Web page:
By Mathieu von Rohr
Of course, exaggeration has always been Ziegler's trademark. It isn't quite true to say that nothing has changed. The first cracks started appearing in the Swiss fortress in the 1980s. A period of self-examination began after the scandal surrounding the fortune of the late Philippine dictator Ferdinand Marcos, which he had deposited in Swiss banks. Switzerland enacted a strict money-laundering law in 1997 which makes it far less attractive for potentates. During the Arab Spring, Switzerland was the first country to freeze the assets of the overthrown regimes.
The abundance of money that was being hidden in Swiss accounts to avoid paying taxes, on the other hand, was not publicly discussed in Switzerland until recently. Everyone knew that it existed, but it only became an issue when other countries started running out of money during the debt crisis. Banking secrecy has been under pressure since the end of the Cold War, but it wasn't until the crisis that the European Union, the Organization for Economic Cooperation and Development (OECD) and the United States did everything in their power to destroy it.
Fears of Job Losses
Nowadays, bankers and lobbyists seem as uncertain about the future as the rest of the country. There is talk of job loss, shrinking salaries and the "hundreds of billions of francs" that UBS says could flow out of the country in the coming years, to places like Singapore or the US state of Delaware. What does this mean?
According to the Swiss Bankers Association, Swiss banks managed about 2.7 trillion francs in foreign assets at the end of 2011. A study by financial services provider Helvea estimates that half of this money comes from EU countries and that 80 percent of it is untaxed, possibly amounting to 1 trillion francs in illicit funds. Of that total, an estimated 90 billion francs comes from Germany.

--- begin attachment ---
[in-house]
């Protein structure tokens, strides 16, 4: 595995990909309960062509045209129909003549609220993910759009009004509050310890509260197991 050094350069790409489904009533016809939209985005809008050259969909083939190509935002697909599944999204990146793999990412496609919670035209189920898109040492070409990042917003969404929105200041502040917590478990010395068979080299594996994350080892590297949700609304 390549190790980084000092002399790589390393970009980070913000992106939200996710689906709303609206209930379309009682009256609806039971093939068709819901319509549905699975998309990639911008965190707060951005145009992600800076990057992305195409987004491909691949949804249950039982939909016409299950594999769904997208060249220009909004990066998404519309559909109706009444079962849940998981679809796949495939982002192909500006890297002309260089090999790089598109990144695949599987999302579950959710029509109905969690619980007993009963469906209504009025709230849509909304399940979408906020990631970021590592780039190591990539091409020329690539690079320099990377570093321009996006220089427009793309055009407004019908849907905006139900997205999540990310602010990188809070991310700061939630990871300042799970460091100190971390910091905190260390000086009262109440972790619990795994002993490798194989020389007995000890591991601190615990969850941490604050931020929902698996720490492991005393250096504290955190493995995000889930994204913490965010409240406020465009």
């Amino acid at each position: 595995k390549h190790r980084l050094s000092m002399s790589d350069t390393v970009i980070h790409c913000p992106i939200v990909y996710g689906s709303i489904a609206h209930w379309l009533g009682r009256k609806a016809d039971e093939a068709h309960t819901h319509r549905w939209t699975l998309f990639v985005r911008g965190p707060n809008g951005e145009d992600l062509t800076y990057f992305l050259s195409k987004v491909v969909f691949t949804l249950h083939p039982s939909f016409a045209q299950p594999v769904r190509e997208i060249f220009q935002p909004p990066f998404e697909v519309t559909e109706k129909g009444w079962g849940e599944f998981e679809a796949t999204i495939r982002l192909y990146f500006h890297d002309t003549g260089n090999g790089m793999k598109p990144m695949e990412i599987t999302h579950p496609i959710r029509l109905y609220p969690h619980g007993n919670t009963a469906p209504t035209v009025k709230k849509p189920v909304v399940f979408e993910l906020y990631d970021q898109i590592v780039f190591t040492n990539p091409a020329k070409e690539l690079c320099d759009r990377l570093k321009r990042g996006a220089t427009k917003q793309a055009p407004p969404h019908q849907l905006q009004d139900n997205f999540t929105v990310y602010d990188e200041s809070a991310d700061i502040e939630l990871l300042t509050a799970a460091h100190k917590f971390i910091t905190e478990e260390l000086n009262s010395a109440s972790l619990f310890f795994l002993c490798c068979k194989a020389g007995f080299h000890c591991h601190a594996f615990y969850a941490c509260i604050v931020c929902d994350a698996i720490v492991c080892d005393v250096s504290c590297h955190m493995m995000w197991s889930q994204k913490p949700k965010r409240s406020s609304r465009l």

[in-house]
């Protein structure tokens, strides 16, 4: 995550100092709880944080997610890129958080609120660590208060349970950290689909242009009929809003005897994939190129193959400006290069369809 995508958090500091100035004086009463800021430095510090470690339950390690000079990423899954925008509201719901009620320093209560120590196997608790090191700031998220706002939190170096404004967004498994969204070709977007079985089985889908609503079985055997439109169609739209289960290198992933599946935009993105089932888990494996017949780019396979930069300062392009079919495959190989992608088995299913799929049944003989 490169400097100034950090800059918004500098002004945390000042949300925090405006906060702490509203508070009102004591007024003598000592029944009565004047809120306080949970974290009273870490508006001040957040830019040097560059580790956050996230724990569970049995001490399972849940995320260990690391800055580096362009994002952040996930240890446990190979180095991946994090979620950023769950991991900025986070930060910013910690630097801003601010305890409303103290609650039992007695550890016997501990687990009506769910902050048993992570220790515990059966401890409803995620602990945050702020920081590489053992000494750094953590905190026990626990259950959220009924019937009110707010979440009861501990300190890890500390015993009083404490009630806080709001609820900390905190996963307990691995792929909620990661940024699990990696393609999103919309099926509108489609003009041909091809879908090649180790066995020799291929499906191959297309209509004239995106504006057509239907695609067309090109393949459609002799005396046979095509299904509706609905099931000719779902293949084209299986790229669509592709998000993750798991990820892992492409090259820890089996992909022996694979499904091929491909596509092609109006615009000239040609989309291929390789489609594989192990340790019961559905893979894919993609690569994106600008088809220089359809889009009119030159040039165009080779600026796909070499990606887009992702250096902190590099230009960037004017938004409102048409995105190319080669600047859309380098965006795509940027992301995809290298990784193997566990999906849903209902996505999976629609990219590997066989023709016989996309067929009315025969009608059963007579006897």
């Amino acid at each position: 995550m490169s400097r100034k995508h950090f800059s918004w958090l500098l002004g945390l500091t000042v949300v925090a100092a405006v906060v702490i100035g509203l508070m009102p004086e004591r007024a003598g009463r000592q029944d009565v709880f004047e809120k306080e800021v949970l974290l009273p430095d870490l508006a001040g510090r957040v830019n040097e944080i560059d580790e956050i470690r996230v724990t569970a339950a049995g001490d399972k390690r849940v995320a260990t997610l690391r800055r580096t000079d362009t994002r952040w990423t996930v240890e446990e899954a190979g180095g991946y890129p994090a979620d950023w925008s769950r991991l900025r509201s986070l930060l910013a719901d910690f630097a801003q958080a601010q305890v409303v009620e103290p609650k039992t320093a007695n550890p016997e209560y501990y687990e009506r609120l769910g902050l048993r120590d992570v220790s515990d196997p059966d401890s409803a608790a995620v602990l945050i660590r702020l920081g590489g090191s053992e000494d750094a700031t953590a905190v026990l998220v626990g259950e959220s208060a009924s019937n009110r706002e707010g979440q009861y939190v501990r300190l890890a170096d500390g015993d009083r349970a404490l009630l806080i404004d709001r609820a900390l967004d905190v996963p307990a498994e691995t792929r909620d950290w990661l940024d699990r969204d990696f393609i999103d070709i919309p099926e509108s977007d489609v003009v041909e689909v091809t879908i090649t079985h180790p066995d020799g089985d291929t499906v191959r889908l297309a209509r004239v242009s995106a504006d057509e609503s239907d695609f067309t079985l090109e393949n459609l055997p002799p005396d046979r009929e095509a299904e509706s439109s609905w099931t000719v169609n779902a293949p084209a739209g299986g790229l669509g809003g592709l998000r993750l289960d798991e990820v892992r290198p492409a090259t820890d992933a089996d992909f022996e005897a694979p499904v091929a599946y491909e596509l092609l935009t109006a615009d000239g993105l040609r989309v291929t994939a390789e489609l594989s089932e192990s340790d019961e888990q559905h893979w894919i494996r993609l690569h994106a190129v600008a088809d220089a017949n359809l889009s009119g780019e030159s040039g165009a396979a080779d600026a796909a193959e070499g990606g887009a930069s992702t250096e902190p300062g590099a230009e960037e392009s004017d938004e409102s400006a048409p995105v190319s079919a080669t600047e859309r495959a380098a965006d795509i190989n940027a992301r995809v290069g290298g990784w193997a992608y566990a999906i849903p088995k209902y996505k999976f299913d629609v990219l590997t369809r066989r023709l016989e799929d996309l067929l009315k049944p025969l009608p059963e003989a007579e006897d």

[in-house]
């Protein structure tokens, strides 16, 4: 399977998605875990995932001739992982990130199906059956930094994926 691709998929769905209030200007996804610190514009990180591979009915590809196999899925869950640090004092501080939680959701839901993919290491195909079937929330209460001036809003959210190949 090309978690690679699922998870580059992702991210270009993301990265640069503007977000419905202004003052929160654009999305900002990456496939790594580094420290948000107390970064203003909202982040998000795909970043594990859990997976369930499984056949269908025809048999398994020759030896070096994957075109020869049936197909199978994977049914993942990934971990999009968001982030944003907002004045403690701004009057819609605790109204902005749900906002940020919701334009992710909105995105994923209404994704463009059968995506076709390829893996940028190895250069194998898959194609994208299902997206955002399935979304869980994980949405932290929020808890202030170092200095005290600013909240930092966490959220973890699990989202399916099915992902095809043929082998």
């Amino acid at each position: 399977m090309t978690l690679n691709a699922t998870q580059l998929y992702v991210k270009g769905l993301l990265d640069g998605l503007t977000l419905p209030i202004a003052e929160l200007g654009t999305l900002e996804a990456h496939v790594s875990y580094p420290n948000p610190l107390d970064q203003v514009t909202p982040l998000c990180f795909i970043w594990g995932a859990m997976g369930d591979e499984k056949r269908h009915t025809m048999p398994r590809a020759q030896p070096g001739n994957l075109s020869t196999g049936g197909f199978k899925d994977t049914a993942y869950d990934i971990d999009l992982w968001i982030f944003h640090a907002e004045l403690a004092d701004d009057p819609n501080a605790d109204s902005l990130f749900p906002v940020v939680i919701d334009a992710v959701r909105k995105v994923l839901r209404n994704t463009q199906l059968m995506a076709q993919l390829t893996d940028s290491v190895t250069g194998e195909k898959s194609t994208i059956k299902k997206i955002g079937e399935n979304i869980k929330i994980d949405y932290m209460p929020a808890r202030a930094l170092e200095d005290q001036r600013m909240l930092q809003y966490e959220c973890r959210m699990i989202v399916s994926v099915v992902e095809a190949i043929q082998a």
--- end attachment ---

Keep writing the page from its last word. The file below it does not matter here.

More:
Rudolf Strahm, an economist who is critical of banks, was a Social Democratic member of the Swiss parliament in Bern for 13 years, as well as the head of the country's pricing regulatory agency. He has earned respect for his knowledge of the field, even from some of his adversaries.
Strahm sharply opposes the claim that the Swiss owe their wealth to the banks. "In 2007, the banking sector, not including insurance companies, accounted for about 8 percent of total economic output, and after the crisis it was only about 6 percent. The banks' share of economic activity is constantly overestimated."
Cultivating a Myth
Strahm tells the story of how he once spoke with a senior official at the German Finance Ministry in Berlin, back when Peer Steinbrück was finance minister. "He said to me: You Swiss subsist on the banks. He estimated that the banks make up 30 percent or more of the economy. When I corrected him and started to list other companies, like ABB, Sulzer, Nestlé and Swatch, he said: Oh, right, one doesn't really talk about that."
Strahm says that that "the banks and, with them, the political elite deliberately cultivated" the myth that the banks made Switzerland wealthy. In his book, "Why We Are So Rich," Strahm writes that the country owes much of its wealth to small and mid-sized companies, many of which are involved in the export trade.
In addition to multinational corporations, the country has small companies like Maxon Motor AG from the town of Sachseln in central Switzerland, which supplied NASA with the motors for the Mars Rover. Another outstanding example is the EMS Group, which produces fine chemicals for the world market. Switzerland ranks far ahead of Germany -- which is generally regarded as a champion exporter -- in terms of exports per capita.
Bankers and their lobbyists say that this is naďve, that the true importance of the banks is much greater, and that if all business activity that is indirectly associating with financial services is included, banking accounts for 15 or even 20 percent of economic output.
"That's nonsense," says Reiner Eichenberger, a business professor who teaches at the University of Fribourg. "If everyone applied that sort of math, retail would also account for 20 percent, and all sectors combined would account for well over 100 percent."
But it is true, Eichenberger notes, that Switzerland is much richer than its neighbors. Its per capita gross domestic product is almost twice as high as Germany's. And if purchasing power is taken into account, he adds, the Swiss are more than 15 percent better off than the Germans. The true affluence gap between the two countries, says Eichenberger, is probably somewhere between those two figures.